“Micro moments” prove that our fundamental approach to web research has changed, permanently. Many of our readers aren’t old enough to remember a time when conducting internet research was an event. You’d sit down at the computer, with a notepad and a best-guess list of search phrases, ready to spend hours perusing search results, vetting websites, saving bookmarks, and following a daisy-chain of hyperlinks, all to answer a relatively straight-forward query. At the time, the internet was just another kind of library. It didn’t help you search its stores; it just let you connect, almost manually, to web-connected resources.
Today, things are vastly, vastly different. Rather than conducting research as if at a library, in long, focused sessions, we check our phones for information hundreds of times a day, almost always finding an instant answer. We’ve touched on this change in behavior before, when we talked about leveraging featured snippets, but there’s another side to this emergent pattern.
The models of a conversion funnel or the “buyer’s journey” are in need of some serious reconceptualization. Just a few days ago, we posted a (timely) flashback to a post we ran in October of 2013, talking about the conversion funnel model as it was. That was just a few years ago, and it still describes the traditional model elegantly, but customers don’t necessarily follow the model anymore.
Consider a representative example. Ted is driving home from work late Friday night, and he suddenly remembers a vignette from his favorite show. The protagonist, after a long week at work, has put a tongue-in-cheek “Gone Fishin’” sign on his office door, and the camera cuts to a moment of serenity and bliss, as he sits in a boat offshore with no one around for miles. Ted has the sudden and unmistakable urge to buy a small boat, and a trailer, and a wide-brimmed hat, and to disappear into the wilderness for an impromptu long weekend.
Ted pulls over, takes out his phone, and searches something like “Boat dealership near me.” Chad’s Boat Emporium has a five-star review, and the posted hours say it’s open until 11pm, and it’s just a few miles up the highway.
Where does Ted fit into the traditional buyer’s journey, in this example? He’s never expressed any interest in boating prior to this sudden impulse, but his query clearly demonstrated an intention to make an immediate purchase. He’s not researching a particular brand, or a particular dealership; he’s simply decided on the spur of the moment to buy a boat and the best option in range is the best option he needs.
That’s a micro-moment. They’re sudden, unanticipated, impulse-driven flurries of inquiry or intent. Google describes them as being “moments of decision-making and preference-shaping” when we reflexively turn to a web-connected device to act on a sudden inspiration. We’ve all had them, in one form or another.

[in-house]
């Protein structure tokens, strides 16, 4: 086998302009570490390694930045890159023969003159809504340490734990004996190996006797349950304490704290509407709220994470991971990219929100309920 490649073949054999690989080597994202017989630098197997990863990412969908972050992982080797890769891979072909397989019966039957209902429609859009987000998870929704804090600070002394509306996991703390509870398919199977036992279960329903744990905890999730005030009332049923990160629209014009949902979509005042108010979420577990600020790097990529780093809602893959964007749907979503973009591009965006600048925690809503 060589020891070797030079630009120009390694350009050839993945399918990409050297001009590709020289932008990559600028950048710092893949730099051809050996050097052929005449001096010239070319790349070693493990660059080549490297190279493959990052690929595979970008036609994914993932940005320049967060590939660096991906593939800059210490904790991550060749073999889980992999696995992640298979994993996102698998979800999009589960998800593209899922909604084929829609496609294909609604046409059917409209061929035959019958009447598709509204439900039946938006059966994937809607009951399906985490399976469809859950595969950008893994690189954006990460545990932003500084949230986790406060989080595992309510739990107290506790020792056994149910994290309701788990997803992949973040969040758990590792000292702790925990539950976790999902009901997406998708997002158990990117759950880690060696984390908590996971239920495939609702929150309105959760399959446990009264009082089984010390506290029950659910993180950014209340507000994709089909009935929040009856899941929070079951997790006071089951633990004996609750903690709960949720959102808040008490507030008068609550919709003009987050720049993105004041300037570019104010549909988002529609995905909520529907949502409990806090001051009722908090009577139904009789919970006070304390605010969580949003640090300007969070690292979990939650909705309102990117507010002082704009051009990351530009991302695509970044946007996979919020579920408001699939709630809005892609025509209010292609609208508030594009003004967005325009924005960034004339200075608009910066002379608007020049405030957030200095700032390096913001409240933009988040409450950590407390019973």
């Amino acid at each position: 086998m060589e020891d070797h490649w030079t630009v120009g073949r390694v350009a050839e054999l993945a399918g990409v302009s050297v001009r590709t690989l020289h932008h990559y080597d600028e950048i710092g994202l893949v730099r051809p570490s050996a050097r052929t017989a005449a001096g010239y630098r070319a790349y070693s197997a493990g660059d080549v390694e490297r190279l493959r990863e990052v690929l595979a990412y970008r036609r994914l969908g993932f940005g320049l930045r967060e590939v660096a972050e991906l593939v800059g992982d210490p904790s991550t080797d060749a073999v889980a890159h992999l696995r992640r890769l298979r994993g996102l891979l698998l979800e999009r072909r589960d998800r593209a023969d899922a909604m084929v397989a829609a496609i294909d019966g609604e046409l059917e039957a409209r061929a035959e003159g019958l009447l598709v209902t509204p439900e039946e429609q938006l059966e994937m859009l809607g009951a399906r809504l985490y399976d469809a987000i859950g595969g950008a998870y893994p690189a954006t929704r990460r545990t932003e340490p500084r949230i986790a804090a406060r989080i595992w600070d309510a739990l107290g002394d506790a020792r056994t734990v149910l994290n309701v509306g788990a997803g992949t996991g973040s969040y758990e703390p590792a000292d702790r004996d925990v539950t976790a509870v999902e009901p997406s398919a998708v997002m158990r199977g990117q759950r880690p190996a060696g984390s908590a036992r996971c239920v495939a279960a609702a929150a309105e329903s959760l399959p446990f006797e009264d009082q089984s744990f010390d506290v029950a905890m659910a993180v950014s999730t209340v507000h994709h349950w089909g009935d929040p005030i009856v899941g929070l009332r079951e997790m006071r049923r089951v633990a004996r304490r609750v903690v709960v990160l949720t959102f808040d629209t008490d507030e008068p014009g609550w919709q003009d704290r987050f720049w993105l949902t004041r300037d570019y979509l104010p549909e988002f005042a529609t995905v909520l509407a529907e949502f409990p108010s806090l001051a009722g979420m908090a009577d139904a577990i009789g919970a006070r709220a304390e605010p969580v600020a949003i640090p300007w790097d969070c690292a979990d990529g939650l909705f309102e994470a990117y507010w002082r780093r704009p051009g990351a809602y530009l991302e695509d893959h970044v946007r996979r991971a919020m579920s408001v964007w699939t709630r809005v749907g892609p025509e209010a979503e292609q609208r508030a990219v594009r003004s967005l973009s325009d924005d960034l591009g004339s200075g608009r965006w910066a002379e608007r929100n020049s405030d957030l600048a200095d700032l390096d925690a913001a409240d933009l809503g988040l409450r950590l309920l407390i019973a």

It can be a clear-cut purchase, like Ted’s boat, but it extends to brand awareness and the like as well. For instance, just the other day I had cause to Google the difference between the Jejunum and the Ileum (two discrete parts of the human small intestine) — don’t ask why. The query brought me to a tool called Difference Between, which I’ve since bookmarked. I hadn’t been aware of the brand, or even of the concept of a tool like that, until I suddenly had need of one. That’s a micro-moment.
What Do Micro Moments Mean for Local SEO?
Consider Ted’s emergent need for a boat. Chad’s Boat Emporium was Ted’s top choice for three main reasons, each of which was supported by Local SEO.
The first is proximity. Chad’s was very close, and conveniently located. Ted’s sudden, impulsive purchase hinged largely on easy and convenient access to a dealership. Had Chad not emphasized his business’s location, he might have lost the sale. In fact, the impact of proximity on SERP rankings is enormous, and seems to be steadily increasing.
Darren Shaw, over at Moz has put together an informal, but ground-breaking study about the impact of proximity as the new top local search ranking factor. As Google pushes for a mobile-first system, location data (as your devices report it, so be careful of unintentionally spoofing it with proxies or VPNs and the like) informs the results you’re shown, especially those results in the featured snippets at the top of the results page. Something as simple as where your business is located can be enough, for proximate users, to push your page to the top of the list, easily pushing aside industry behemoths or SEO powerhouses. Chad was ahead of the curve on this, and made sure that his business’s location was clear, consistent, and added to his various profiles (GMB and Search Console should be your first stop, if you haven’t done the same!)